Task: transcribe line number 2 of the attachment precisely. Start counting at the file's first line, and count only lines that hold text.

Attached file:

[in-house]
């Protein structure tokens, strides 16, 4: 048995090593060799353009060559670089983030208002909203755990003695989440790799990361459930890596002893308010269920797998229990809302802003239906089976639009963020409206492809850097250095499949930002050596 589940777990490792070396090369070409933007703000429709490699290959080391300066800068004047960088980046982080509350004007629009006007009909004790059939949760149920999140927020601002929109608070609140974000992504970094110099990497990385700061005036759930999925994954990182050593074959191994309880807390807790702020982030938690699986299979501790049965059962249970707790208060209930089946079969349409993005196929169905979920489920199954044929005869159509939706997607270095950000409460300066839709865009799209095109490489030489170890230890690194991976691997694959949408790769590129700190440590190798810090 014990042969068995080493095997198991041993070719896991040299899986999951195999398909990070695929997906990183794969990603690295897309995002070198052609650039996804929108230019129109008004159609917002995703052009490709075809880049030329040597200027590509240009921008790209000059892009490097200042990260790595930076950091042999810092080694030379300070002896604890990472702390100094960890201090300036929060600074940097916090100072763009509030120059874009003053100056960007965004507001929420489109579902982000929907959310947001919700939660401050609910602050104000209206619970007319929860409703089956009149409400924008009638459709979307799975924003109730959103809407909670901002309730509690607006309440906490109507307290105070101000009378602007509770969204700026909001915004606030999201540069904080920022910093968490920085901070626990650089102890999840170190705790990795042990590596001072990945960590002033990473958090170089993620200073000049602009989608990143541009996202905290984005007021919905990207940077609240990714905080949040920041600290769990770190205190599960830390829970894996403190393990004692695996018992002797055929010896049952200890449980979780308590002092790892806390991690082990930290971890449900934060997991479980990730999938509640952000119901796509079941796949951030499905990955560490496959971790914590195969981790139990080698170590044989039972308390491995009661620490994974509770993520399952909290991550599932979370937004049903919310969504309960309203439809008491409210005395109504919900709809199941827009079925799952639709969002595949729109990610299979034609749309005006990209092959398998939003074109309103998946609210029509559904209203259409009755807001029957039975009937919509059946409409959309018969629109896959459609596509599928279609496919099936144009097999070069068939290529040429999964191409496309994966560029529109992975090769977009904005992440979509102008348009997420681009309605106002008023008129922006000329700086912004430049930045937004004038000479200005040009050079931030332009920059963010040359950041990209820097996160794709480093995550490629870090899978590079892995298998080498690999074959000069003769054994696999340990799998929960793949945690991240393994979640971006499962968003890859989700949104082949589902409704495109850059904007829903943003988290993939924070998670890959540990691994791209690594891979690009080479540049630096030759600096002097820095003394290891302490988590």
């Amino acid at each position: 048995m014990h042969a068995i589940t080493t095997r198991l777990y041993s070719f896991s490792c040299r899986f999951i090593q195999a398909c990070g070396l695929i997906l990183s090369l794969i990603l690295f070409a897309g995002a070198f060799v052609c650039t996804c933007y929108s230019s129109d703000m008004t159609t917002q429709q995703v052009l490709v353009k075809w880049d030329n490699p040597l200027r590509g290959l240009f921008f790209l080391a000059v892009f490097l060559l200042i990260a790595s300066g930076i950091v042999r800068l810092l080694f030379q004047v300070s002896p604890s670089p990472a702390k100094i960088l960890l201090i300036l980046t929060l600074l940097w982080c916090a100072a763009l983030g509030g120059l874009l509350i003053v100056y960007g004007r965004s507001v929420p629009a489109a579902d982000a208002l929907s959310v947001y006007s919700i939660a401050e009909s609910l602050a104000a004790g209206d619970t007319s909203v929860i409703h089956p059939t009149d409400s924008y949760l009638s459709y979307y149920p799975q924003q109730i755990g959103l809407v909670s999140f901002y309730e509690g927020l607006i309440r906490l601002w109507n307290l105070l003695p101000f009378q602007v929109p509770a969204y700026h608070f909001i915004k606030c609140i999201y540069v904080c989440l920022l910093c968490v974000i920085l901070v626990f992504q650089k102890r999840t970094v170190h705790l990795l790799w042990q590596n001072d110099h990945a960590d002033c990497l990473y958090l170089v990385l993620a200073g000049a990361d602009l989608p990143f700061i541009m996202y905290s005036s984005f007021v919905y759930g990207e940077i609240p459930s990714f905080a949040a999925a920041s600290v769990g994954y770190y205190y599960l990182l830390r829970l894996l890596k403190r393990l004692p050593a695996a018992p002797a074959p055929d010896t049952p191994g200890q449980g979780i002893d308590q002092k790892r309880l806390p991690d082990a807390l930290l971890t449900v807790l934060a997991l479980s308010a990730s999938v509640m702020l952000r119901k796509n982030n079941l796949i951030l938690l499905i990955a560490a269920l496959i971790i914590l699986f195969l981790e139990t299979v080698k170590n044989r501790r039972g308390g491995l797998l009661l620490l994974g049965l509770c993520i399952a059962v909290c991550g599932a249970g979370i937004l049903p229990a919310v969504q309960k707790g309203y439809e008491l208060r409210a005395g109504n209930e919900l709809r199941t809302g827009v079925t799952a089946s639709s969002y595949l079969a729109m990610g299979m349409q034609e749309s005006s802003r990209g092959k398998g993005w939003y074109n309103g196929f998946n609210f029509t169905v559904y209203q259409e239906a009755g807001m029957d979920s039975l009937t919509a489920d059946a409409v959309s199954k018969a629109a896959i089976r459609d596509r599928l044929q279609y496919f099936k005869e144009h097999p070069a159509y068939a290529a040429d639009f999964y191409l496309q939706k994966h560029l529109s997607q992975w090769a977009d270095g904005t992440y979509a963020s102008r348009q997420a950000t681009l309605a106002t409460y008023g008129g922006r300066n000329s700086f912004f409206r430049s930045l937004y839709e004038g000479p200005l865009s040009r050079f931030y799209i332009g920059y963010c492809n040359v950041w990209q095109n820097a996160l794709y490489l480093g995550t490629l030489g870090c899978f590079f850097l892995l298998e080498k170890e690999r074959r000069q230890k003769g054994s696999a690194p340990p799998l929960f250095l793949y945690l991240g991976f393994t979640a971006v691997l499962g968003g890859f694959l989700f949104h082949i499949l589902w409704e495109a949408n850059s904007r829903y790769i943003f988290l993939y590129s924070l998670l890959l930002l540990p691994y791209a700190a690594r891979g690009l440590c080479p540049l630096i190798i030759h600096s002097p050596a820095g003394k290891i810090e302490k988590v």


């Protein structure tokens, strides 16, 4: 048995090593060799353009060559670089983030208002909203755990003695989440790799990361459930890596002893308010269920797998229990809302802003239906089976639009963020409206492809850097250095499949930002050596 589940777990490792070396090369070409933007703000429709490699290959080391300066800068004047960088980046982080509350004007629009006007009909004790059939949760149920999140927020601002929109608070609140974000992504970094110099990497990385700061005036759930999925994954990182050593074959191994309880807390807790702020982030938690699986299979501790049965059962249970707790208060209930089946079969349409993005196929169905979920489920199954044929005869159509939706997607270095950000409460300066839709865009799209095109490489030489170890230890690194991976691997694959949408790769590129700190440590190798810090 014990042969068995080493095997198991041993070719896991040299899986999951195999398909990070695929997906990183794969990603690295897309995002070198052609650039996804929108230019129109008004159609917002995703052009490709075809880049030329040597200027590509240009921008790209000059892009490097200042990260790595930076950091042999810092080694030379300070002896604890990472702390100094960890201090300036929060600074940097916090100072763009509030120059874009003053100056960007965004507001929420489109579902982000929907959310947001919700939660401050609910602050104000209206619970007319929860409703089956009149409400924008009638459709979307799975924003109730959103809407909670901002309730509690607006309440906490109507307290105070101000009378602007509770969204700026909001915004606030999201540069904080920022910093968490920085901070626990650089102890999840170190705790990795042990590596001072990945960590002033990473958090170089993620200073000049602009989608990143541009996202905290984005007021919905990207940077609240990714905080949040920041600290769990770190205190599960830390829970894996403190393990004692695996018992002797055929010896049952200890449980979780308590002092790892806390991690082990930290971890449900934060997991479980990730999938509640952000119901796509079941796949951030499905990955560490496959971790914590195969981790139990080698170590044989039972308390491995009661620490994974509770993520399952909290991550599932979370937004049903919310969504309960309203439809008491409210005395109504919900709809199941827009079925799952639709969002595949729109990610299979034609749309005006990209092959398998939003074109309103998946609210029509559904209203259409009755807001029957039975009937919509059946409409959309018969629109896959459609596509599928279609496919099936144009097999070069068939290529040429999964191409496309994966560029529109992975090769977009904005992440979509102008348009997420681009309605106002008023008129922006000329700086912004430049930045937004004038000479200005040009050079931030332009920059963010040359950041990209820097996160794709480093995550490629870090899978590079892995298998080498690999074959000069003769054994696999340990799998929960793949945690991240393994979640971006499962968003890859989700949104082949589902409704495109850059904007829903943003988290993939924070998670890959540990691994791209690594891979690009080479540049630096030759600096002097820095003394290891302490988590």